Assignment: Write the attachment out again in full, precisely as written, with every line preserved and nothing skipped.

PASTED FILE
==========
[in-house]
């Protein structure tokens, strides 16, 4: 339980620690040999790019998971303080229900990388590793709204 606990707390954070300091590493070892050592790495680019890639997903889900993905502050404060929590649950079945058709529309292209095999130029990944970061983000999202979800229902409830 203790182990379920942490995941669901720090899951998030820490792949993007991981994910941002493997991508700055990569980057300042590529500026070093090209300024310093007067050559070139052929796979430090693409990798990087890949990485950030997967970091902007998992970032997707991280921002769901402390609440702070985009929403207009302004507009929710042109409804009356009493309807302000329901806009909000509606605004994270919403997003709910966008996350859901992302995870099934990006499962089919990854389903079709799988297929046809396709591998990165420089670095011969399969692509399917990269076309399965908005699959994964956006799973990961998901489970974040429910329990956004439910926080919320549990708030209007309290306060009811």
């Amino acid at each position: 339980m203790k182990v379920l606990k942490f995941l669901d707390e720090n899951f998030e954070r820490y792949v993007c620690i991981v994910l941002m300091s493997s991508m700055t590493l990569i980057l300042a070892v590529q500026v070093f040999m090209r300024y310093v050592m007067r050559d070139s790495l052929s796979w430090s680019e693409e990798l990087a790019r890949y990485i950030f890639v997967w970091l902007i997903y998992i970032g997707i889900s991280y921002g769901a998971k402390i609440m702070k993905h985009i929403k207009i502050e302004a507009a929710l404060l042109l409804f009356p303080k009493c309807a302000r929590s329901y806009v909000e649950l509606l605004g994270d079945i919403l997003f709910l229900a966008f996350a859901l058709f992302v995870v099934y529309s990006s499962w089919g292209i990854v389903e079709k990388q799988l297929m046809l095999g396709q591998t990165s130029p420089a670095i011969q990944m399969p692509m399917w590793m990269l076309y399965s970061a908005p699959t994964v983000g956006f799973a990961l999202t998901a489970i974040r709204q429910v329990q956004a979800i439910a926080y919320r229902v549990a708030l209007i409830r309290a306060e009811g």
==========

[in-house]
């Protein structure tokens, strides 16, 4: 339980620690040999790019998971303080229900990388590793709204 606990707390954070300091590493070892050592790495680019890639997903889900993905502050404060929590649950079945058709529309292209095999130029990944970061983000999202979800229902409830 203790182990379920942490995941669901720090899951998030820490792949993007991981994910941002493997991508700055990569980057300042590529500026070093090209300024310093007067050559070139052929796979430090693409990798990087890949990485950030997967970091902007998992970032997707991280921002769901402390609440702070985009929403207009302004507009929710042109409804009356009493309807302000329901806009909000509606605004994270919403997003709910966008996350859901992302995870099934990006499962089919990854389903079709799988297929046809396709591998990165420089670095011969399969692509399917990269076309399965908005699959994964956006799973990961998901489970974040429910329990956004439910926080919320549990708030209007309290306060009811």
């Amino acid at each position: 339980m203790k182990v379920l606990k942490f995941l669901d707390e720090n899951f998030e954070r820490y792949v993007c620690i991981v994910l941002m300091s493997s991508m700055t590493l990569i980057l300042a070892v590529q500026v070093f040999m090209r300024y310093v050592m007067r050559d070139s790495l052929s796979w430090s680019e693409e990798l990087a790019r890949y990485i950030f890639v997967w970091l902007i997903y998992i970032g997707i889900s991280y921002g769901a998971k402390i609440m702070k993905h985009i929403k207009i502050e302004a507009a929710l404060l042109l409804f009356p303080k009493c309807a302000r929590s329901y806009v909000e649950l509606l605004g994270d079945i919403l997003f709910l229900a966008f996350a859901l058709f992302v995870v099934y529309s990006s499962w089919g292209i990854v389903e079709k990388q799988l297929m046809l095999g396709q591998t990165s130029p420089a670095i011969q990944m399969p692509m399917w590793m990269l076309y399965s970061a908005p699959t994964v983000g956006f799973a990961l999202t998901a489970i974040r709204q429910v329990q956004a979800i439910a926080y919320r229902v549990a708030l209007i409830r309290a306060e009811g």